“The EPCAL subdivision must be finished, and we may have to downsize government,” he said.

Mr. Gabrielsen said he is very busy right now, with the town position, his farm, and land he owns upstate.

“I’m working 10-12 hours a day,” he said. “But there comes a point where you see where the town is going, and if I feel that person (running for supervisor) wasn’t going to get the job done, then you have to sacrifice your lifestyle to save the Republic, so to speak.”

The councilman said the town supervisor must come from a business background.

“I know I could do it, it’s just the commitment needed at this point in my life,” he said. “Hopefully, we’ll find that candidate.”

Town assessor and outspoken opponent of the county’s homeless sex offender trailer parked outside the Suffolk County jail said Thursday night he wouldn’t rule out a run either — given the right circumstances.

He said many people have brought it up to him.

“But right now, Sean hasn’t even won,” Mr. Haas said. “So it’s really too early.”

Councilwoman Jodi Giglio also left open a possibility that she might run for supervisor if Mr. Walter is elected to the county seat.

“I have no intentions of running for supervisor at all, but if the party came to me and say we want you to run, then I might consider it,” she said in an interview.

“But as of now, I have no intentions of running. I love my job as councilwoman and I love my private sector work.”

Ms. Giglio had sought to be the Republican party’s candidate for town supervisor in 2009, when it appeared she and Mr. Walter might be headed for a primary.  But in a last minute agrement at the Republican committee’s nominating convention, she agreed to run for council, while letting Mr. Walter run for for supervisor.

The current all-Republican board has had a number of public disagreements since then, many of them involving disputes between Ms. Giglio and Mr. Walter.

tgannon@timesreview.com

Additional reporting by Michael White

11/14/12 7:00pm

In order to set the record straight and clear up any confusion with regard to the budget process, let us present the following timeline and information.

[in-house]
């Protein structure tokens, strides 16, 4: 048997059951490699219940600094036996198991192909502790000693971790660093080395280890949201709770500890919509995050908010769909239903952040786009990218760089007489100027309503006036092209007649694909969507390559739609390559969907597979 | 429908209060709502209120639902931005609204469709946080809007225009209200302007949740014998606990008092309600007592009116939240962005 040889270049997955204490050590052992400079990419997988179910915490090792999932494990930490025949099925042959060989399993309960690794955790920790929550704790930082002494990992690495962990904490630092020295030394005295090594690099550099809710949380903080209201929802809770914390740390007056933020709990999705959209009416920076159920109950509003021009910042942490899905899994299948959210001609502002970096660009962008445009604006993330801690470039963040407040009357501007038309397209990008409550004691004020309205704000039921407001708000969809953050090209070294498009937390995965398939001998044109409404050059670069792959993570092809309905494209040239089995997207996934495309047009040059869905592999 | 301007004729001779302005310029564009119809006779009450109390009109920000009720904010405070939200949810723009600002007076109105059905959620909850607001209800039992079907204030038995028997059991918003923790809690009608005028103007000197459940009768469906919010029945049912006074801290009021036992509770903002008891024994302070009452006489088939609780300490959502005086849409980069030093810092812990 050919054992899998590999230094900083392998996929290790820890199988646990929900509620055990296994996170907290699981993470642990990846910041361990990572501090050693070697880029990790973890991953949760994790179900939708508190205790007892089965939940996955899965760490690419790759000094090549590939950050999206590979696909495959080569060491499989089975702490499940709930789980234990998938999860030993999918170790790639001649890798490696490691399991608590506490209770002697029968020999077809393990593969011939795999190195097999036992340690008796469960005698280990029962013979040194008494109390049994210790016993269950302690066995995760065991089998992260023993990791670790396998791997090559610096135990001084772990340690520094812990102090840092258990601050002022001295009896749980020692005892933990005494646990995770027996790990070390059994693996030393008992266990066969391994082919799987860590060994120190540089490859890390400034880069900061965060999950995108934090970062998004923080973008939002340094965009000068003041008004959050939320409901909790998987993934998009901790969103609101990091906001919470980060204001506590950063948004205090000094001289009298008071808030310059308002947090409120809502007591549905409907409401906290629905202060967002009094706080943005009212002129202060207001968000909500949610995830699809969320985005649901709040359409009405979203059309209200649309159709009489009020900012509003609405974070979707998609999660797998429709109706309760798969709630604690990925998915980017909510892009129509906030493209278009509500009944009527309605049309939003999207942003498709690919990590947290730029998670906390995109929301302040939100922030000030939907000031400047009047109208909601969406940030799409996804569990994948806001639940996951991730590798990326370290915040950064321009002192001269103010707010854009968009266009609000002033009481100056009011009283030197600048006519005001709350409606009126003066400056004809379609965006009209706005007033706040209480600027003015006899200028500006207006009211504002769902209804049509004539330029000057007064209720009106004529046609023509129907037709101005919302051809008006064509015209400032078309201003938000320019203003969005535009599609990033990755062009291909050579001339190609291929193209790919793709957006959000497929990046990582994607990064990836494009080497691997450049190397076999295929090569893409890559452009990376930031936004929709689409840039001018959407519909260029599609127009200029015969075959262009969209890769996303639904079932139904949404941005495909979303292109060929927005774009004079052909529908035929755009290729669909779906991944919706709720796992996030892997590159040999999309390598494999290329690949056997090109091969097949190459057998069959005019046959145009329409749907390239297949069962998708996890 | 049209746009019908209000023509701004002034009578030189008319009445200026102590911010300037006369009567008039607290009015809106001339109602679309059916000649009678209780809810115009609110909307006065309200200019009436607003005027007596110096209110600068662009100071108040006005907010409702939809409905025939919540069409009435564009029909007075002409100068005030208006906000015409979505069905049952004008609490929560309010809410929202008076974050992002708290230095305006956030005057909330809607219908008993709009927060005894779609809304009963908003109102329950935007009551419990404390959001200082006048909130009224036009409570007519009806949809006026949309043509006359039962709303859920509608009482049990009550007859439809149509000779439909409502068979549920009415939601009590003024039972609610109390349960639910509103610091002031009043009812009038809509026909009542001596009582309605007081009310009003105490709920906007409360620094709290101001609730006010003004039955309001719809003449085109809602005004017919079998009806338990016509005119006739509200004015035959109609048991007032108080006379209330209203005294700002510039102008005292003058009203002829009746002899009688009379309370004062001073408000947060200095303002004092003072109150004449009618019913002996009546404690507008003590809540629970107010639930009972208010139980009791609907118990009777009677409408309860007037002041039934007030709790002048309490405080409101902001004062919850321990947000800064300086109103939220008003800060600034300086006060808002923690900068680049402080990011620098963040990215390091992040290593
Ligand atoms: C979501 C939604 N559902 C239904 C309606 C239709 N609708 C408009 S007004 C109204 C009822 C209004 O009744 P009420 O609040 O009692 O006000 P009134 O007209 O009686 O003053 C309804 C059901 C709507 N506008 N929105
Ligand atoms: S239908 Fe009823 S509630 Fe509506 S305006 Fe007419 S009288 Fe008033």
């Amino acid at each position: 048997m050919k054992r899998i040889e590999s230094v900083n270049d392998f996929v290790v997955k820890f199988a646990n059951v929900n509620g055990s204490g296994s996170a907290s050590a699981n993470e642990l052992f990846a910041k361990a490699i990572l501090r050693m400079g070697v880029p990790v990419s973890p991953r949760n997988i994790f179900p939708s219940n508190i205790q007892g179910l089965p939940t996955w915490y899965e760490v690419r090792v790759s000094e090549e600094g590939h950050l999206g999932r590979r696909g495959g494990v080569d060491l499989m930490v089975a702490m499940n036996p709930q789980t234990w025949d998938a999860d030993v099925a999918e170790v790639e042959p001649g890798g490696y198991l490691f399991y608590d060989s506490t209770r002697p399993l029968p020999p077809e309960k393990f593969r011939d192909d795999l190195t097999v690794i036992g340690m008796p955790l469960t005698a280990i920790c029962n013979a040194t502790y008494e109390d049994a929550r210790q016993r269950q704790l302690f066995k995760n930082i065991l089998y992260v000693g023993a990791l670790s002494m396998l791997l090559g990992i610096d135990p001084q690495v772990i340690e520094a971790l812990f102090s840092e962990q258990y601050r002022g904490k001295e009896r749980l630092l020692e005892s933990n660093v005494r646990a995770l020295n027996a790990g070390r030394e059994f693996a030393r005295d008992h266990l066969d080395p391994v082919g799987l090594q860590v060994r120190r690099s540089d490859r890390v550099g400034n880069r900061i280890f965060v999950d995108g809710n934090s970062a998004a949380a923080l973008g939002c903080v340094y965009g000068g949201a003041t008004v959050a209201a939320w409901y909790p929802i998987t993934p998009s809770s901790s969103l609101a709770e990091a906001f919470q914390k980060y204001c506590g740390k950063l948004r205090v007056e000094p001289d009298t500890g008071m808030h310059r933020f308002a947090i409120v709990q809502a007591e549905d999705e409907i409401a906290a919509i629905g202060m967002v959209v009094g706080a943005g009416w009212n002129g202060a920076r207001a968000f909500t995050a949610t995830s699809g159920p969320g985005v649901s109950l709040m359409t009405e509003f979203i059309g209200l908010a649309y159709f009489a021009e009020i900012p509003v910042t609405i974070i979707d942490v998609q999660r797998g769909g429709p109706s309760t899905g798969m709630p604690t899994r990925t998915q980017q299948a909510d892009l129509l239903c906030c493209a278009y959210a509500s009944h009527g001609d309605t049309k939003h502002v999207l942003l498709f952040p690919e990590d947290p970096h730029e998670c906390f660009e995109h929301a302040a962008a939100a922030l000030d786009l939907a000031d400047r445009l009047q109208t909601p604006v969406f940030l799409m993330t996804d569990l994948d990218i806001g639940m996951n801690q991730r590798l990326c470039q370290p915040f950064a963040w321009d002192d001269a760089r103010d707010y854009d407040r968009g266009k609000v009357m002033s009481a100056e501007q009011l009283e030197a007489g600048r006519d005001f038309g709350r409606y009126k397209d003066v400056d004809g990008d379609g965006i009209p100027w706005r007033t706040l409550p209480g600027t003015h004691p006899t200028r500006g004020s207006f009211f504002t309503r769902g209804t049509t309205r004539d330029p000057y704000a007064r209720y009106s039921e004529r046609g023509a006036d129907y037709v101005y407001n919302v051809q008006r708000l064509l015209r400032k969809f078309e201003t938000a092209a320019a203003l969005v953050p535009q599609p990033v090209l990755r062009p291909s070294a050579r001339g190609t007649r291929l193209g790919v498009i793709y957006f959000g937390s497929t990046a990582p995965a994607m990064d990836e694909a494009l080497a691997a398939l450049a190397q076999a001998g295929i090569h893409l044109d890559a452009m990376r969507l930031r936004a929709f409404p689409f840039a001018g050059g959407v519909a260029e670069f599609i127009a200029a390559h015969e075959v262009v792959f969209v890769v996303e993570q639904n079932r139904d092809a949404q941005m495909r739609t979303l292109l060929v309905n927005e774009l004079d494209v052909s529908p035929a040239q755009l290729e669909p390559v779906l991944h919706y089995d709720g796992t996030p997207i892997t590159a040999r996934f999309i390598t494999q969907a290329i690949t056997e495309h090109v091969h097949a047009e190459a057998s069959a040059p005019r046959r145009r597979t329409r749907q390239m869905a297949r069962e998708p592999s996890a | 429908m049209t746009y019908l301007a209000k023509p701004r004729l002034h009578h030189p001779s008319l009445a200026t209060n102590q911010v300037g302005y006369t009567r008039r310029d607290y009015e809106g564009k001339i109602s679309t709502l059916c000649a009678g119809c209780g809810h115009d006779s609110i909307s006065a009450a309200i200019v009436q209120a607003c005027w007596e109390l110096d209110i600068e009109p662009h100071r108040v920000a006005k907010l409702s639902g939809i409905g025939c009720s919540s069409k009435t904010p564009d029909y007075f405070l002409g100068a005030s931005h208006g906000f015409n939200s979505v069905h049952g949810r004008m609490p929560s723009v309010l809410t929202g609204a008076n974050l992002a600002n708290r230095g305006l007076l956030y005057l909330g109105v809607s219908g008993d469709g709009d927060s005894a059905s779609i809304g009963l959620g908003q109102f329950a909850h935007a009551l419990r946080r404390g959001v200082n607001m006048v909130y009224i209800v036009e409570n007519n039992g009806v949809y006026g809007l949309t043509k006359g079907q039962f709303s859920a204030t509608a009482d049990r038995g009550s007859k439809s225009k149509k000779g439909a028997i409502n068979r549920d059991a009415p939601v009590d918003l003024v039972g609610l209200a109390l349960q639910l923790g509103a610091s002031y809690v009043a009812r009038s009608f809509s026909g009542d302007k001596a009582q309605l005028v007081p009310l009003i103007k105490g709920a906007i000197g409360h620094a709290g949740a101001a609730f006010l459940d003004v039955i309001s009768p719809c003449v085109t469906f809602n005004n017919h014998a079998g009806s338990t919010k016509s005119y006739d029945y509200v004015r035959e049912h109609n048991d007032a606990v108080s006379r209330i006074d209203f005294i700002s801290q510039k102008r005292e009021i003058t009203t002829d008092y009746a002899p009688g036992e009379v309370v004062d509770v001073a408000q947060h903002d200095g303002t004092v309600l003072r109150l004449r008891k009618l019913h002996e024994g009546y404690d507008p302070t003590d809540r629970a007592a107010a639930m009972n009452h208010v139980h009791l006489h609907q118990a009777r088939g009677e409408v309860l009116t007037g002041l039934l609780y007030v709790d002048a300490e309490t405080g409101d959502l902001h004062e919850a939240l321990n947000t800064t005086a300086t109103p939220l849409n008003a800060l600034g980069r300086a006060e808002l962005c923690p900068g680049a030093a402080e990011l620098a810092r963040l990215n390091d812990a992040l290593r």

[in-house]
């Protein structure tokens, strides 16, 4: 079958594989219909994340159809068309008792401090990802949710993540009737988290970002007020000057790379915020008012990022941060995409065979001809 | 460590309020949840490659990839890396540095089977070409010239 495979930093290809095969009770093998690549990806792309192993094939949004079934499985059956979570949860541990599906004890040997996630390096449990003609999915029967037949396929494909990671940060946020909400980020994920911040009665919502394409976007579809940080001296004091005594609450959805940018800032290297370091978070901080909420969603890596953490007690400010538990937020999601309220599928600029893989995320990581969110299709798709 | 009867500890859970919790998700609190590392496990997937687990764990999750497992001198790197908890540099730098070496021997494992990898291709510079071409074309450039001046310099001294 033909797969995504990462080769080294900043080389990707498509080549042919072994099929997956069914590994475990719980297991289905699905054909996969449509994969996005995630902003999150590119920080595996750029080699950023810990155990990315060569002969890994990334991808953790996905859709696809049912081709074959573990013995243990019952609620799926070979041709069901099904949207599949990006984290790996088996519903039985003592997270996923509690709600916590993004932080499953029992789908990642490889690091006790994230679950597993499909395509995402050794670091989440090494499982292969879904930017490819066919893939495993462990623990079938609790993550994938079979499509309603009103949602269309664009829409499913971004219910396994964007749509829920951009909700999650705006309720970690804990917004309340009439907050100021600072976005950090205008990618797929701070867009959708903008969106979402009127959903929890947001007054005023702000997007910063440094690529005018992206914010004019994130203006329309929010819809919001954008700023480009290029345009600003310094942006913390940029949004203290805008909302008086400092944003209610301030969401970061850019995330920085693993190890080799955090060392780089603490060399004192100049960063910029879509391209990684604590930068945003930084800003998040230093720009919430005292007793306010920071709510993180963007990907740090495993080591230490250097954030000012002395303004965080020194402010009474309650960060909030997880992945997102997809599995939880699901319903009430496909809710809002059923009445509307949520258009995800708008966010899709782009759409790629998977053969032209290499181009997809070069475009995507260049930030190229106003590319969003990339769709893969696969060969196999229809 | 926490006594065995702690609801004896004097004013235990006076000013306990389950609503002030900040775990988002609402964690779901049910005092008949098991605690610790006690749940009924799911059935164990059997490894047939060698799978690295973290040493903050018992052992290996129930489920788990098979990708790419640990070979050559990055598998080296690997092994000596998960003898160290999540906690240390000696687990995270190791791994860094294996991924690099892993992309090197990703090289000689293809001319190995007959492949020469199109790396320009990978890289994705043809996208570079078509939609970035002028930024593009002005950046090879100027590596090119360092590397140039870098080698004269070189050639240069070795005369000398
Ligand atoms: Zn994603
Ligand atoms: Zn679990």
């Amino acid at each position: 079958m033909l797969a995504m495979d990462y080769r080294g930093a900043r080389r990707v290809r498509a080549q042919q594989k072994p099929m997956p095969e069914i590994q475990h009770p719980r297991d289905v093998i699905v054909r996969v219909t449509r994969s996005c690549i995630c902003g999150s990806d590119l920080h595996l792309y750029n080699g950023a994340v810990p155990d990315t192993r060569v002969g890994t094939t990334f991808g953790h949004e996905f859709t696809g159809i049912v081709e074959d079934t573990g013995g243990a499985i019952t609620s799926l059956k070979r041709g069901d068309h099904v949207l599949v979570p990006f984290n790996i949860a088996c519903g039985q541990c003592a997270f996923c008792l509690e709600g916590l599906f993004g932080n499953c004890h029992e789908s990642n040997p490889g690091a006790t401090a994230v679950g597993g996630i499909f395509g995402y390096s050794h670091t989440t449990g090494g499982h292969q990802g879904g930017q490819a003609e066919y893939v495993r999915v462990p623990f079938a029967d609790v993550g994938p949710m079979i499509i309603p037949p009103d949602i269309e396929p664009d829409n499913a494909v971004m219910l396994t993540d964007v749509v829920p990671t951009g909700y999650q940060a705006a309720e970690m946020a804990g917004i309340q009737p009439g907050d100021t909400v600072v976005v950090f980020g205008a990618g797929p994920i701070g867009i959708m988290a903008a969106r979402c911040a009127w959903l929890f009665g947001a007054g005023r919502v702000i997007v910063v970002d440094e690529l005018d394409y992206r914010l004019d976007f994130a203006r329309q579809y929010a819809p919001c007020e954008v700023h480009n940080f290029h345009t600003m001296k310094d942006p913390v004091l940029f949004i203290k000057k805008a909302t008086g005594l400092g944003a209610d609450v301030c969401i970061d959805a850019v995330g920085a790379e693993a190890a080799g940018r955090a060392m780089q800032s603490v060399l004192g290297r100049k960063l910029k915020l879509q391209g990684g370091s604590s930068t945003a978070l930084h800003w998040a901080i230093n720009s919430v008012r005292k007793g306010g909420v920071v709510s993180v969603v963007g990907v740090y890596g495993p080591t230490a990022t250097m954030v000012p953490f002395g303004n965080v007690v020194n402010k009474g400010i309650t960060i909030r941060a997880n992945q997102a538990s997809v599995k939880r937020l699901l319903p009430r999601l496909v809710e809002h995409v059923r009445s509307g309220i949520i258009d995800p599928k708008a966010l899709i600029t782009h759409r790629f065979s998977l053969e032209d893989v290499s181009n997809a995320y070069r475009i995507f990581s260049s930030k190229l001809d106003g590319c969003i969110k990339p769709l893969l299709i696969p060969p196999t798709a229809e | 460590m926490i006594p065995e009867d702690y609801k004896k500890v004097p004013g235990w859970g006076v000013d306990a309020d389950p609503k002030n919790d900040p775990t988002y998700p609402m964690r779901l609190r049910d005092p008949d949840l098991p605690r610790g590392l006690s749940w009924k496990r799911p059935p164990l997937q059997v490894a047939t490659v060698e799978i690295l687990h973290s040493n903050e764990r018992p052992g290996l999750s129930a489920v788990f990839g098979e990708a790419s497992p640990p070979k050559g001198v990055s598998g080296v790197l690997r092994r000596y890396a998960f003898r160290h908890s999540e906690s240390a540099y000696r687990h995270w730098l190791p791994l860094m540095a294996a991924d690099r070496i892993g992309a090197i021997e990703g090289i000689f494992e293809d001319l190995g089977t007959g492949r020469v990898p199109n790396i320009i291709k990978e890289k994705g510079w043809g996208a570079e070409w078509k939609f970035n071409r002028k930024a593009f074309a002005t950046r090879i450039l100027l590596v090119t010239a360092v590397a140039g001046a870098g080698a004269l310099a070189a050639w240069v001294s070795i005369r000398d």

Jodi Giglio, George Gabrielsen, James Wooten.

TIM GANNON FILE PHOTO | Jodi Giglio, George Gabrielsen and James Wooten.

Town Board members saw a PowerPoint presentation of the supervisor’s tentative budget on Sept. 28. At the Oct. 2 Town Board meeting, the tentative budget was introduced and presented to the public and at this same meeting a resolution to authorize a Nov. 7 public hearing for the adoption of the preliminary budget was presented to Town Board members.

The Town Board did not have an opportunity to discuss budget matters with department heads or even review the budget until after the tentative budget was presented to the public.

The same day it was presented to the public it was presented to the members of the Town Board. We are working together now, as your representatives and as liaisons to various departments and advisory groups, to review what was presented to us so that we may be able to continue to provide the level of services to meet the needs of our residents.

We did not know what positions, if any, were being eliminated and we were not asked what projects were important to us so we could be included in the budget process.

Town Board members have been diligently working with department heads and staff to get a clear understanding of what is necessary to accomplish the basic needs of town government. There were delays in these meetings due to the hurricane and availability of information.

We have agreed on much and will be approaching the amendments to the supervisor’s budget in a unique way this year: Each change to the budget will be a separate resolution so that each board member can vote on the amendments that are important to each member and so that the public knows where each board member stands.

In Southampton Town, the supervisor set dates for open meetings with the board to discuss budget amendments. Resolution 2012-927 sets the dates for these discussions. In Southold, as reported by Times/Review Newsgroup, the budget was presented to the Town Board at the Sept. 11 work session, prior to formal presentation and filing of the tentative budget.

In Southampton and Southold, the town boards are still considering amendments to the budgets that were presented to the public and anticipate more changes before Final Budgets are adopted on Nov. 20.

The Riverhead Town Board would like to see amendments to the preliminary budget. After review of the tentative budget, the members of the Town Board met with department heads to determine their budget needs and discuss possible cost saving measures but scrutinized figures and calculations in the tentative budget.

The Town Board found significant errors in the budget and met with the financial administrator several times to address these errors. The Town Board will continue to scrutinize the budget, work to correct each error and ask questions of the financial administrator and department heads to make sure that the final budget is accurate and best meets the needs of town government and serves the people of this town.